Wednesday November 4, 2015
MINNEAPOLIS (HOL) –
Having seen the growing number of young men and women leaving the social life
and slipping further away from family, friends, schools or work, as the result
of of substance dependence, the Somali community have opened a treatment centre
that has seen early success.
South East Homes Inc is primarily focuses on substance abuse services.by
helping the substance abuse victims to overcome addictions or withdrawals.
its work, the centre’s work has attracted the attention of the local
authorities who paid visit to the centre this week to learn about its
treatments of indivituals from East Africa.
The commissioner of
Health and Human Services, Lucinda Jesson, Deputy Director Brian Zorbes, As
well as Commissioner of MN Higher education, Larry Pogomiller have instituted a
community listening session designed to hear the voice of the community in
improving MN's service continuum for individuals with substance use disorders.
Abah Mohamed, the South
East Homes Executive Director says homelessness, lack of resources, lack of
sober support, stigmatization, family disconnections, social isolation and
ostracism, legal problems, hopelessness and depression are the main factors contributing
to the increase in numbers of drug dependence by many ML residents.
During their visit,
officials have credited the centre with developing to provide significant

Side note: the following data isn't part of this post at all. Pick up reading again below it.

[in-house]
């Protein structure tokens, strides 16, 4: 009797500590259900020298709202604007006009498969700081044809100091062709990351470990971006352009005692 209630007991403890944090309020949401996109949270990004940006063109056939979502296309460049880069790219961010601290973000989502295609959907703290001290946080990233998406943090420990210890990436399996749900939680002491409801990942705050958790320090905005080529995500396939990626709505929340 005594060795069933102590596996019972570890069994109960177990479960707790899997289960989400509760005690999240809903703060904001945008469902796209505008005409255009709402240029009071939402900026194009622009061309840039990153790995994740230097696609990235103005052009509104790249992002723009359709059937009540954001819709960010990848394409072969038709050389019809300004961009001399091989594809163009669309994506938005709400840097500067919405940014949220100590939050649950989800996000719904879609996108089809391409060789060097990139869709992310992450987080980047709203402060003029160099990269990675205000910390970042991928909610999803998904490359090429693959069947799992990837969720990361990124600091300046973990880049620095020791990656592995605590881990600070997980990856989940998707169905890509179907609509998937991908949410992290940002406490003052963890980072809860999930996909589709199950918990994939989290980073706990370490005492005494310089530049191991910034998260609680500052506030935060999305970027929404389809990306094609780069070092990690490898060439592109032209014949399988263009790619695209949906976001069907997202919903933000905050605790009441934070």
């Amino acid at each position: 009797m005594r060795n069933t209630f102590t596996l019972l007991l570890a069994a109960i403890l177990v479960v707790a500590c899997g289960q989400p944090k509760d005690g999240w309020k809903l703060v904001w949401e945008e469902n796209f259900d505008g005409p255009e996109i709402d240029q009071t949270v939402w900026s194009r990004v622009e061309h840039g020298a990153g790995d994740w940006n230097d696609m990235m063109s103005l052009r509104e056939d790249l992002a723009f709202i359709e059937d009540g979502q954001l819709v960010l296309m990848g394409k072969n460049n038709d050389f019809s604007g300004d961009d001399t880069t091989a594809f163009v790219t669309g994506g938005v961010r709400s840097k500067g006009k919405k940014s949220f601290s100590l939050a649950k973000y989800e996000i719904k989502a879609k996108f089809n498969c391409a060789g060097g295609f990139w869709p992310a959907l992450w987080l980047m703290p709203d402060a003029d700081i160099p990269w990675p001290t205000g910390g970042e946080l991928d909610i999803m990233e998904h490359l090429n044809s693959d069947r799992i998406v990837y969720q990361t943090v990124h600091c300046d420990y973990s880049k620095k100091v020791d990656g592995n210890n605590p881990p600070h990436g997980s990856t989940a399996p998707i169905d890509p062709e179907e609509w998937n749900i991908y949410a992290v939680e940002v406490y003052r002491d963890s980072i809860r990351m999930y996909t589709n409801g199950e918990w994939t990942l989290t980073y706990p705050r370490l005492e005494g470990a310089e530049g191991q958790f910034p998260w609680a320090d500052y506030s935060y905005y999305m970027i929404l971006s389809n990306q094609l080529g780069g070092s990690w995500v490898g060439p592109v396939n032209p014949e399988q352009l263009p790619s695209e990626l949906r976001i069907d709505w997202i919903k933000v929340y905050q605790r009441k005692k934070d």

services in response to all the challenges by undertaking a language and
cultural awareness, a move health officials say could overcoming the challenges
facing Somali/East African individuals struggling with addiction while living
in an alien country.
Briefing the visiting
officials, Ms. Mohamed has expressed hope in doing more to address the mental
illness problems by using resources compatible with the East African culture to
set off best practices in alcohol and drug addiction treatment.
According to a 2013
Minnesota Student Survey, 41 percent of metropolitan area 11th grade males and
42 percent of 11th grade females reported drug abuse. Less than one-half (44.2
percent) of primary admissions to addiction treatment programs for all ages
were for alcohol in the first half of 2013, compared with 46.5 percent of the
total in 2012 and 49.2 percent in 2011.